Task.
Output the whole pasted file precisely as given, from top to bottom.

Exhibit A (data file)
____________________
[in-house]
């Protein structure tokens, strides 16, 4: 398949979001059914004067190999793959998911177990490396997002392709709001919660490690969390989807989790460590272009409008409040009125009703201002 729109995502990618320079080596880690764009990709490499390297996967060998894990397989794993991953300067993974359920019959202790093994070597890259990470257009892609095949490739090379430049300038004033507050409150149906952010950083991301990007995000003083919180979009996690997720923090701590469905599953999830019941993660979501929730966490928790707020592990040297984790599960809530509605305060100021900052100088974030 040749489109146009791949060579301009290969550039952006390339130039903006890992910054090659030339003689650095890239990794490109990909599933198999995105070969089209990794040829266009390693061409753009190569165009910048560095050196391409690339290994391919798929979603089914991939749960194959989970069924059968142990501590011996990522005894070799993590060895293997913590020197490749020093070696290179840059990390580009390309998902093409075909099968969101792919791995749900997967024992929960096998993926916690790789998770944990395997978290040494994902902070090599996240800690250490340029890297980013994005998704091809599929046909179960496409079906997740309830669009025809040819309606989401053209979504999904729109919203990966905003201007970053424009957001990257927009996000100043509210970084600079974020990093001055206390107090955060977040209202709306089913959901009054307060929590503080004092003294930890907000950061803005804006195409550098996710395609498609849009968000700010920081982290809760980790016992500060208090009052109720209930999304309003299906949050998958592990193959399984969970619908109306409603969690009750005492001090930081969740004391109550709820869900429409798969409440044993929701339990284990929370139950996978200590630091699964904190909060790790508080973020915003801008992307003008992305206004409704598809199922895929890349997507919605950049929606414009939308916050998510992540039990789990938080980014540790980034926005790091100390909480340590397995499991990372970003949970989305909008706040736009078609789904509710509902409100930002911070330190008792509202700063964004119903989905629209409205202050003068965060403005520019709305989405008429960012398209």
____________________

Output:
[in-house]
């Protein structure tokens, strides 16, 4: 398949979001059914004067190999793959998911177990490396997002392709709001919660490690969390989807989790460590272009409008409040009125009703201002 729109995502990618320079080596880690764009990709490499390297996967060998894990397989794993991953300067993974359920019959202790093994070597890259990470257009892609095949490739090379430049300038004033507050409150149906952010950083991301990007995000003083919180979009996690997720923090701590469905599953999830019941993660979501929730966490928790707020592990040297984790599960809530509605305060100021900052100088974030 040749489109146009791949060579301009290969550039952006390339130039903006890992910054090659030339003689650095890239990794490109990909599933198999995105070969089209990794040829266009390693061409753009190569165009910048560095050196391409690339290994391919798929979603089914991939749960194959989970069924059968142990501590011996990522005894070799993590060895293997913590020197490749020093070696290179840059990390580009390309998902093409075909099968969101792919791995749900997967024992929960096998993926916690790789998770944990395997978290040494994902902070090599996240800690250490340029890297980013994005998704091809599929046909179960496409079906997740309830669009025809040819309606989401053209979504999904729109919203990966905003201007970053424009957001990257927009996000100043509210970084600079974020990093001055206390107090955060977040209202709306089913959901009054307060929590503080004092003294930890907000950061803005804006195409550098996710395609498609849009968000700010920081982290809760980790016992500060208090009052109720209930999304309003299906949050998958592990193959399984969970619908109306409603969690009750005492001090930081969740004391109550709820869900429409798969409440044993929701339990284990929370139950996978200590630091699964904190909060790790508080973020915003801008992307003008992305206004409704598809199922895929890349997507919605950049929606414009939308916050998510992540039990789990938080980014540790980034926005790091100390909480340590397995499991990372970003949970989305909008706040736009078609789904509710509902409100930002911070330190008792509202700063964004119903989905629209409205202050003068965060403005520019709305989405008429960012398209």